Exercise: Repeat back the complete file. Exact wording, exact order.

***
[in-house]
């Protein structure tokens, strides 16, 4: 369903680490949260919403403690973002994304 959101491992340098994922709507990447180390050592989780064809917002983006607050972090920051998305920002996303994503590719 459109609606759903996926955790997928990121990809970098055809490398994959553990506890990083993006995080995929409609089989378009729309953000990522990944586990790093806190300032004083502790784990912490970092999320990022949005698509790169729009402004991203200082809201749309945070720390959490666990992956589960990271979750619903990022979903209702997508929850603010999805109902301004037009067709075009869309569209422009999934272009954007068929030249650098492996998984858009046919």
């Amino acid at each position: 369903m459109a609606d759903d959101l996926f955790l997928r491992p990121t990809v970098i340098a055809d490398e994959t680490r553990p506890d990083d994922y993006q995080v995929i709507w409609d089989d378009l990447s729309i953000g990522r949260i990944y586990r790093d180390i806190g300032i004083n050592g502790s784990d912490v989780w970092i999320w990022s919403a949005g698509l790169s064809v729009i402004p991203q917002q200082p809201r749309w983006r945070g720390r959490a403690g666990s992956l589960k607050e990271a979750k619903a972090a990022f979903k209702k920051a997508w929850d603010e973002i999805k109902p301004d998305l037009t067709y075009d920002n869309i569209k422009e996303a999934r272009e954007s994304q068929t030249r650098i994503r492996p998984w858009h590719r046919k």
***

[in-house]
């Protein structure tokens, strides 16, 4: 369903680490949260919403403690973002994304 959101491992340098994922709507990447180390050592989780064809917002983006607050972090920051998305920002996303994503590719 459109609606759903996926955790997928990121990809970098055809490398994959553990506890990083993006995080995929409609089989378009729309953000990522990944586990790093806190300032004083502790784990912490970092999320990022949005698509790169729009402004991203200082809201749309945070720390959490666990992956589960990271979750619903990022979903209702997508929850603010999805109902301004037009067709075009869309569209422009999934272009954007068929030249650098492996998984858009046919």
């Amino acid at each position: 369903m459109a609606d759903d959101l996926f955790l997928r491992p990121t990809v970098i340098a055809d490398e994959t680490r553990p506890d990083d994922y993006q995080v995929i709507w409609d089989d378009l990447s729309i953000g990522r949260i990944y586990r790093d180390i806190g300032i004083n050592g502790s784990d912490v989780w970092i999320w990022s919403a949005g698509l790169s064809v729009i402004p991203q917002q200082p809201r749309w983006r945070g720390r959490a403690g666990s992956l589960k607050e990271a979750k619903a972090a990022f979903k209702k920051a997508w929850d603010e973002i999805k109902p301004d998305l037009t067709y075009d920002n869309i569209k422009e996303a999934r272009e954007s994304q068929t030249r650098i994503r492996p998984w858009h590719r046919k």